“The popularity of conspiracy theories is explained by people’s desire to believe that there is some group of folks who know what they’re doing” –Damon Knight
Yesterday, Rick Rajter posted a long piece that focused heavily on 9/11 conspiracy theories and unanswered questions that hadn’t been covered by the mainstream press. Now, I’m not going to argue with Rick on what’s true or not (I personally believe 9/11 was more likely due to government incompetence to stop an attack than to say they were so damn clever to pull it off, but that’s me).
In fact, I’m not going to refute any of Rick’s claims, for one reason: it’s a waste of time.
One of the best speakers on the matter of activism, conservative Morton C. Blackwell,:
No activist can work in the public policy process for long without running across one or more conspiracy theories.
Since at least 1960, conspiracy theories which relate to politics have circulated widely. Such theories trap many otherwise smart people into years of inactivity, pessimism, and despair. The phenomenon is so common that it should be understood because it affects so many people who have leadership potential.
[…]Some of these conspiracy theories were so poorly presented and illiterate as to be obviously ludicrous. Others included staggering amounts of careful documentation of the links among the supposed conspirators.
Thousands of people who were fully committed to solid conservative principles spent much of their time studying, even memorizing, conspiracy theories. Rather than working to win political battles, they devoted themselves to “proving” conspiracy theories.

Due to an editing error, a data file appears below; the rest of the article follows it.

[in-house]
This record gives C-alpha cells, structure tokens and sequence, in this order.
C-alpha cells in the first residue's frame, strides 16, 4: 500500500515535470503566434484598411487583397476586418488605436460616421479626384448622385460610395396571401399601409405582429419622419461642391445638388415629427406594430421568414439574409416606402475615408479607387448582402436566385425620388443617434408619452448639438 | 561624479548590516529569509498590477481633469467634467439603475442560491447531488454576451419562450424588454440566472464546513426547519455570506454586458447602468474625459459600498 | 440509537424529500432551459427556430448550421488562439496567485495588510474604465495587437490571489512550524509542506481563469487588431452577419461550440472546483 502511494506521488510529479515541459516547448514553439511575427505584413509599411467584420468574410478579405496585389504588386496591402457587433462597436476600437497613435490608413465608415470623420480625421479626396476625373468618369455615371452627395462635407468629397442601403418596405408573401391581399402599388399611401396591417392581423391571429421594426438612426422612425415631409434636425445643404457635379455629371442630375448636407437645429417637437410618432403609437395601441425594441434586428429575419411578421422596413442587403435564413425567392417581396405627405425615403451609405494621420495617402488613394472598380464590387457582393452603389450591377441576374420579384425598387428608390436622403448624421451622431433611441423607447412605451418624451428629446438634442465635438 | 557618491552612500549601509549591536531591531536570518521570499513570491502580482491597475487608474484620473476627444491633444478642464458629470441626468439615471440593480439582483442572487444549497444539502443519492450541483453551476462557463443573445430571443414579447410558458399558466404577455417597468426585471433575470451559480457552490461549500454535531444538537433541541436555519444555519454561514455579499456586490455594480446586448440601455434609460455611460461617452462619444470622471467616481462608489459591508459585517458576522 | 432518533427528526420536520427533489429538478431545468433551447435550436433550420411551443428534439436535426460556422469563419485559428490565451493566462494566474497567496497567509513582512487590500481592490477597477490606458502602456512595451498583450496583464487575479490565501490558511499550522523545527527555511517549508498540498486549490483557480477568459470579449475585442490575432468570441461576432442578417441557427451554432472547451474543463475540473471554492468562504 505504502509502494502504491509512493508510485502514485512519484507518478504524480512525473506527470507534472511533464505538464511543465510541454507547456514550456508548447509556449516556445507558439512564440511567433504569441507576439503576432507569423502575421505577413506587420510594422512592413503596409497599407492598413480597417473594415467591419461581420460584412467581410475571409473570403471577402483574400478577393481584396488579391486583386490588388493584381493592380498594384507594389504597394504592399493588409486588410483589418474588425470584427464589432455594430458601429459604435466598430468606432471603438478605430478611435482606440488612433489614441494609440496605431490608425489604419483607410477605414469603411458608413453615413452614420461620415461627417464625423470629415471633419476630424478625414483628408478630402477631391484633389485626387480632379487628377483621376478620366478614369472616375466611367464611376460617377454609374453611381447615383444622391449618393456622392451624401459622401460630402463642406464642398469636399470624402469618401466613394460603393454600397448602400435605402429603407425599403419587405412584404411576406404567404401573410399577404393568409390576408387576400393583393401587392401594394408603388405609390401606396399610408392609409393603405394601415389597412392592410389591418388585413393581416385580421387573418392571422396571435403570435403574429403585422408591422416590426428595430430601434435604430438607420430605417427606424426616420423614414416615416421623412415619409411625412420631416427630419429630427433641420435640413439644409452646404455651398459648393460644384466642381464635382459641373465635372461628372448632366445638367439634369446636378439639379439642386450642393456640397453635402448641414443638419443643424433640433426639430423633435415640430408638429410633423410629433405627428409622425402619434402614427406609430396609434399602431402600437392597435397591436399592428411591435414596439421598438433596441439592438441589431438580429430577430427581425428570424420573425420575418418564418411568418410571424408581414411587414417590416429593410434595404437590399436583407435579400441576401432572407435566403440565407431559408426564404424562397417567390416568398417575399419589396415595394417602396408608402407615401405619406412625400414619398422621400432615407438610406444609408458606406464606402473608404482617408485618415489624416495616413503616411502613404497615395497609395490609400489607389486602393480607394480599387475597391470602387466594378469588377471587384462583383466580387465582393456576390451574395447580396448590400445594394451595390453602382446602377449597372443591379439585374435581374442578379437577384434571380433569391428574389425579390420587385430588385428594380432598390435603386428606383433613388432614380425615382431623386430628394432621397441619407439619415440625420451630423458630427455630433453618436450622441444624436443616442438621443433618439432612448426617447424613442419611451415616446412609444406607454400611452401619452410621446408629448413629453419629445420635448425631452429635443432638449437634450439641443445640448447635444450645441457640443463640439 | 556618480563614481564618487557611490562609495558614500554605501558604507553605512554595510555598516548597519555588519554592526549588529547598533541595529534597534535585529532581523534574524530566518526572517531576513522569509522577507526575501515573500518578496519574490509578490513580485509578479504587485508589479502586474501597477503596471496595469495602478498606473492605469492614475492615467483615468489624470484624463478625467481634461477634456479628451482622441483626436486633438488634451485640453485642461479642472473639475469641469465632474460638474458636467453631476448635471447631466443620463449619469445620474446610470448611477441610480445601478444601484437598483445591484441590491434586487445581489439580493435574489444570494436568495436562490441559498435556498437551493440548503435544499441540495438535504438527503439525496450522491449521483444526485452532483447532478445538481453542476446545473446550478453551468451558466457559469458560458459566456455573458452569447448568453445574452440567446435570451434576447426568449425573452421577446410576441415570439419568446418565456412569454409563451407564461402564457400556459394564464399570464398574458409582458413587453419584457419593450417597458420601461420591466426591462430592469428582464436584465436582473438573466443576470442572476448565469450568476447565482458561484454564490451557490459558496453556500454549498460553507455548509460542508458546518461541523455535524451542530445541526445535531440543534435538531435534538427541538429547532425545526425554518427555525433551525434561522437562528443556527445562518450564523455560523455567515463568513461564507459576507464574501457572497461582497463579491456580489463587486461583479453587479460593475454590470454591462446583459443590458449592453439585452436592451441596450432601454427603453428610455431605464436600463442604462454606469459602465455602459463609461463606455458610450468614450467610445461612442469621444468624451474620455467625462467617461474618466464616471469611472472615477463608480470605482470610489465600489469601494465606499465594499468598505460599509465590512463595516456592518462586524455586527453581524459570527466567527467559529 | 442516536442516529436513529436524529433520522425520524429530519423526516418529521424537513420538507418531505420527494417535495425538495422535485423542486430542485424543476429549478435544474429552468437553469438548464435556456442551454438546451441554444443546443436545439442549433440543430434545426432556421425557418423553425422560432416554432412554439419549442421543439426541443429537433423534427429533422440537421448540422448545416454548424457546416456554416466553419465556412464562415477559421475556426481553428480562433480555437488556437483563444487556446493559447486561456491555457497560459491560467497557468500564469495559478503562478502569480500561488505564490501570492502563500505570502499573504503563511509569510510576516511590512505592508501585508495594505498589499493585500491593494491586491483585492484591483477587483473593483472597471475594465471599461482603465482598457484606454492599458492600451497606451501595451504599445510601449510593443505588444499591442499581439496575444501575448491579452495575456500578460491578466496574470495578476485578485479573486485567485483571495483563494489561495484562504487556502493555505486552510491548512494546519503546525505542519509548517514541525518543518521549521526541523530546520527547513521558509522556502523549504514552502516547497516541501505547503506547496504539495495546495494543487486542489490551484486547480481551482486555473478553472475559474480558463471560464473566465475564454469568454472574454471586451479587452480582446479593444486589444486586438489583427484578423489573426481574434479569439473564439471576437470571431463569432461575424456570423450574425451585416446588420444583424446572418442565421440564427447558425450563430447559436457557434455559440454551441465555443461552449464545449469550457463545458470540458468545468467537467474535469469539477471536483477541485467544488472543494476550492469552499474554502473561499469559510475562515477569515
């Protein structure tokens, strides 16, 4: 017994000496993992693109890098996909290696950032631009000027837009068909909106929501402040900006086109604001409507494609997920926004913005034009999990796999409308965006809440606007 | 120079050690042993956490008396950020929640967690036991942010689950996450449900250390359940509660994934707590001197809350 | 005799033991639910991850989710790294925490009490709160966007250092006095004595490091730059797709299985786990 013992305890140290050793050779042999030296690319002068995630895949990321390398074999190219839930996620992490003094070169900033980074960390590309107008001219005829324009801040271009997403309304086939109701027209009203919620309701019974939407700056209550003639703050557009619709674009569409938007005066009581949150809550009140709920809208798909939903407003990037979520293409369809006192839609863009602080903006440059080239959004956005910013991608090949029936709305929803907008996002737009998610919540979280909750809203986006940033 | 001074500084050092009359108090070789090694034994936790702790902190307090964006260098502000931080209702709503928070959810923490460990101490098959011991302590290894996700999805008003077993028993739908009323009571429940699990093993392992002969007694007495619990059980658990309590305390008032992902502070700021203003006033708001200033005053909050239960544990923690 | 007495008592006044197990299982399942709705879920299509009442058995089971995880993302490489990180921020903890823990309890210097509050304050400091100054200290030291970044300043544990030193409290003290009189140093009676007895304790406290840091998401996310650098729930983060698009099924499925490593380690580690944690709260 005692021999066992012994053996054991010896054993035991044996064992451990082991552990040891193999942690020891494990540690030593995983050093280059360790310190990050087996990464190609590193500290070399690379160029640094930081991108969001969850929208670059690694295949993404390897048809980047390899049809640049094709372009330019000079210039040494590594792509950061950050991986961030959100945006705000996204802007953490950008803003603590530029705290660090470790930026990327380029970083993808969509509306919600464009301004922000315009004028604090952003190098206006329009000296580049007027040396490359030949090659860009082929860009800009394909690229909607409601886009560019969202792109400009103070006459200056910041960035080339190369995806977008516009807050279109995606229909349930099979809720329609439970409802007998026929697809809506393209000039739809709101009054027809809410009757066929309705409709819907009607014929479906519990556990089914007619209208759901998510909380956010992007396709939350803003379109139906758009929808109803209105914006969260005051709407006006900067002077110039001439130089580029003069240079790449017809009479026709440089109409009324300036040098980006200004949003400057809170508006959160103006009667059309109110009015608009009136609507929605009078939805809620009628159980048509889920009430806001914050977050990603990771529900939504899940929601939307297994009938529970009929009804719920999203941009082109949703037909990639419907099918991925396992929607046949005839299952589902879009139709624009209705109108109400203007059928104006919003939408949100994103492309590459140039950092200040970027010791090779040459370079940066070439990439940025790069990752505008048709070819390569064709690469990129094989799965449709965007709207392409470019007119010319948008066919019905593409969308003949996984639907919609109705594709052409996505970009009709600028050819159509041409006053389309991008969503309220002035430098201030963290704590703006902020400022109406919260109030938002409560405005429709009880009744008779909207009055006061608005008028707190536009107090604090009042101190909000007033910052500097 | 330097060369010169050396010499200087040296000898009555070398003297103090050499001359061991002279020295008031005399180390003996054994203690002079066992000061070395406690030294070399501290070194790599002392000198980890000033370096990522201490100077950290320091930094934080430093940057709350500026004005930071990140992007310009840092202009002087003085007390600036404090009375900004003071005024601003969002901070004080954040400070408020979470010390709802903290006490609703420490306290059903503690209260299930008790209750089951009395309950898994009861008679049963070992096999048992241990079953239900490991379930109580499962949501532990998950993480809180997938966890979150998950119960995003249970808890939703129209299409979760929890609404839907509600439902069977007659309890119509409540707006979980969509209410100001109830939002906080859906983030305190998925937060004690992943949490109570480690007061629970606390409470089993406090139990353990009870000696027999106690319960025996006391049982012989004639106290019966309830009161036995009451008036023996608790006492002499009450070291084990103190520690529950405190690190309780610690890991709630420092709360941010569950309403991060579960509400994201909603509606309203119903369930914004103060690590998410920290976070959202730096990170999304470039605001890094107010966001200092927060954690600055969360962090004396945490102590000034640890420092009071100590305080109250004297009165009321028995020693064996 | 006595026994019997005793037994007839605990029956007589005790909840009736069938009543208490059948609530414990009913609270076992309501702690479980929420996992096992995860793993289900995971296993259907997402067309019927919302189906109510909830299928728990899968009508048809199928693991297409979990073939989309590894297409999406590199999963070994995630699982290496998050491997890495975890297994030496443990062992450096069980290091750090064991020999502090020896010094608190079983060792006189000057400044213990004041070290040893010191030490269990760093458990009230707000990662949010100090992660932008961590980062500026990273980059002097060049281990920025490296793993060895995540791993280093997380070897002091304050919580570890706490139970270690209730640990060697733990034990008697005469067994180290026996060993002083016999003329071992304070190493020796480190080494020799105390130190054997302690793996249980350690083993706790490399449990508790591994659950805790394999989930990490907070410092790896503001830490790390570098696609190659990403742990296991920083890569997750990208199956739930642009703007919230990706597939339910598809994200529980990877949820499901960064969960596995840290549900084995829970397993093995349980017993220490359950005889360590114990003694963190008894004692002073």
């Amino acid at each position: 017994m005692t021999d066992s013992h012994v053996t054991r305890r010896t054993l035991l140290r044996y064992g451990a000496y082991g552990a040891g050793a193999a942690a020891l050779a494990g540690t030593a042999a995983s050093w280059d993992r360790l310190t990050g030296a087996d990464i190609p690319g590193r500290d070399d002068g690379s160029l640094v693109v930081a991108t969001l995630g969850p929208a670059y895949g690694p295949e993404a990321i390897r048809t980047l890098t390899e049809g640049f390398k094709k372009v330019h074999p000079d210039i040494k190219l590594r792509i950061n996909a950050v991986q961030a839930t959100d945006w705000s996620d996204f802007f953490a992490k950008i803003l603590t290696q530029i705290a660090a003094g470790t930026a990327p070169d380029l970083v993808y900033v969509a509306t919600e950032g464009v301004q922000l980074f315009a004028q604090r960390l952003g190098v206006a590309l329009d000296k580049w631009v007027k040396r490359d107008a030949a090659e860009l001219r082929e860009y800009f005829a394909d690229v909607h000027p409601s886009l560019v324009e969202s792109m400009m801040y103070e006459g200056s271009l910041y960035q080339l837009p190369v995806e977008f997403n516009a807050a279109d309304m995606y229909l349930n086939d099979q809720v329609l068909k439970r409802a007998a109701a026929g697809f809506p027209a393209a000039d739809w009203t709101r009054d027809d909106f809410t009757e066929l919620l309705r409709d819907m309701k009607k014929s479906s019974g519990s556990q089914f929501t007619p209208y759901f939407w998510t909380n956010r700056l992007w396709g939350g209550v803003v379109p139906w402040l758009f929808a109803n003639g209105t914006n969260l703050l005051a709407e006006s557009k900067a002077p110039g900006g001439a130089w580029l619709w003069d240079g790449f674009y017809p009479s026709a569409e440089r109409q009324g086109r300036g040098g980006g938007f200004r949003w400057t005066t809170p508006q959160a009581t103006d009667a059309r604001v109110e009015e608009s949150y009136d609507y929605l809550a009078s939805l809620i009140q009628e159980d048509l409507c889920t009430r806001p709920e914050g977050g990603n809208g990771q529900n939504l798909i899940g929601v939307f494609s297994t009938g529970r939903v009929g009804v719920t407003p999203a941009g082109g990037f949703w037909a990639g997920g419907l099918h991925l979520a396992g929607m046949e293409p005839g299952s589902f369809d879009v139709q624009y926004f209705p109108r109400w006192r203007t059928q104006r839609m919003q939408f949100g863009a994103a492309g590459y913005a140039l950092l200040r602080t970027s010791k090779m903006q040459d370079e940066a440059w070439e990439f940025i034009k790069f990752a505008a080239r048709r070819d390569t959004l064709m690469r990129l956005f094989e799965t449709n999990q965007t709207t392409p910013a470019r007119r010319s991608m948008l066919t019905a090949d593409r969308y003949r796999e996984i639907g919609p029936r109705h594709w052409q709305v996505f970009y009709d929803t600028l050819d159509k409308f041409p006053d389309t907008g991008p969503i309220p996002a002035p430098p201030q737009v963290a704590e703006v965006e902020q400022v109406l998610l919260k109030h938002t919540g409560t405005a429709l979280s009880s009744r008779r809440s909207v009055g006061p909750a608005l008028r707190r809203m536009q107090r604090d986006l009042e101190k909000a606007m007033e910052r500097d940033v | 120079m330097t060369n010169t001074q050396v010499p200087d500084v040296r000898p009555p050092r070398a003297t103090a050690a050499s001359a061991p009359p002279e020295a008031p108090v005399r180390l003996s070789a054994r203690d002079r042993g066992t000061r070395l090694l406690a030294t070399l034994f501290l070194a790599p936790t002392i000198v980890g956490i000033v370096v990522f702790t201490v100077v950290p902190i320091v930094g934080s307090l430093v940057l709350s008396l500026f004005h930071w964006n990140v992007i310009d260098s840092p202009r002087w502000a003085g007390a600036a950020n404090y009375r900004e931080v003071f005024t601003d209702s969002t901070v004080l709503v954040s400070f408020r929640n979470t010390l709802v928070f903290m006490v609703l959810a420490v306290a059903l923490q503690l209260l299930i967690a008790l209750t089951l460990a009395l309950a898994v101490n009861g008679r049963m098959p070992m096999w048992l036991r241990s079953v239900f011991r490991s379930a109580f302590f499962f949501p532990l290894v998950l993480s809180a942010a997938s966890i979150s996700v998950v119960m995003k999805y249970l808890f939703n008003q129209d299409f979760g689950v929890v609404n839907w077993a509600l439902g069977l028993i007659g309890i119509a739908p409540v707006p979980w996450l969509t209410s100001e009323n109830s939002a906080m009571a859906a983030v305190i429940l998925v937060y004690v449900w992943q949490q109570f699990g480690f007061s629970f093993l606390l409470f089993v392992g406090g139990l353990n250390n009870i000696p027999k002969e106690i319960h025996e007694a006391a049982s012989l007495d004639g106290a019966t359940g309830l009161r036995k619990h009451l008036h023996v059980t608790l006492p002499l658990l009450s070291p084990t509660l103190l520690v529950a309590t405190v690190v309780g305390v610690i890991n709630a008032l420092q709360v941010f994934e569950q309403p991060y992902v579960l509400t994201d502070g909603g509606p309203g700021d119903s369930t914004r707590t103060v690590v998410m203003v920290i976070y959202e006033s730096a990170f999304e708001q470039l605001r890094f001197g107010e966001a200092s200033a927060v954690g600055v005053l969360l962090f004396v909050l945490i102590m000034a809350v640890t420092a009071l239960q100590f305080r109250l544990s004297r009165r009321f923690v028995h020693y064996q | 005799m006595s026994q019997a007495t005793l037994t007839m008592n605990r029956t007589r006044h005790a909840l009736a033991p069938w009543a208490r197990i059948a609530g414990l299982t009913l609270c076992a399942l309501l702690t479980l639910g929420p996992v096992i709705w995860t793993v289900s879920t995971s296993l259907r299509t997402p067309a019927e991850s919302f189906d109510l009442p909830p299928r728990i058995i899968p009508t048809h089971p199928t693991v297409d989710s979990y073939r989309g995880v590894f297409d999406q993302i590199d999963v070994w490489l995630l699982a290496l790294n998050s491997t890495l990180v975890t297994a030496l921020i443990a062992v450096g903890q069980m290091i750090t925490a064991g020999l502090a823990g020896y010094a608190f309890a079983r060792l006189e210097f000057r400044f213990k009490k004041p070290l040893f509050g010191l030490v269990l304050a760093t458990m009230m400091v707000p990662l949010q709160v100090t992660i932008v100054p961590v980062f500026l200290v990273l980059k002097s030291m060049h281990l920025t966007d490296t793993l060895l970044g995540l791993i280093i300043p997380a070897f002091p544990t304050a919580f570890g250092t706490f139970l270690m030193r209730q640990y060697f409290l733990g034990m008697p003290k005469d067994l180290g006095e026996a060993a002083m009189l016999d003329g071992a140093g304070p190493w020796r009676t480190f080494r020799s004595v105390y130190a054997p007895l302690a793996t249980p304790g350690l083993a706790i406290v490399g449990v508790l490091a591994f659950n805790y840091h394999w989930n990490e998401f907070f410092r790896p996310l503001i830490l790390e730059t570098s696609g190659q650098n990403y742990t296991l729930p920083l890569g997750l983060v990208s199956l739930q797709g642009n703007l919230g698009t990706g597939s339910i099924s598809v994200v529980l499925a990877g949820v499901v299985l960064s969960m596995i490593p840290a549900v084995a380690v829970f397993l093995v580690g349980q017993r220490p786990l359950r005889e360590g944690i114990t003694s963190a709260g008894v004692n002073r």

It’s almost impossible to argue successfully with a deep-dyed conspiracy theorist. Those fully convinced of a conspiracy theory take any contradictory information as proof positive of just how clever the masters of the conspiracy are.
Many conservatives became so convinced of the overwhelming power and cleverness of one or more of these conspiracies that they sank into despair and virtually ceased political activity. After all, if one is faced with opposition so powerful and so clever that defeat is inevitable, why bother to do anything about it except to complain?
There are hundreds of real and legit examples of government corruption, failure and ineptitude that I don’t have to reach for theories to get people mad. I can flip through the Sunday paper and have my fill of outrage. Our product is common sense and outrage over news that can’t be refuted. When we tread into conspiracy theory, no matter how plausible, we immediately lose a lot of people who would otherwise listen to us. This hurts us two-fold because those conspiracy buffs demand immediate conversion to their “truth” and instead of spending their time converting people with things they might care about, they beat the listener in a torrent of information that they will immediately dismiss as crazy.
So instead of libertarians focusing on theories and unanswered questions to past events people have already made their minds up on, doesn’t it make better sense to flood our attention to the issues of today that people are concerned about?
We do want people to listen to us, don’t we?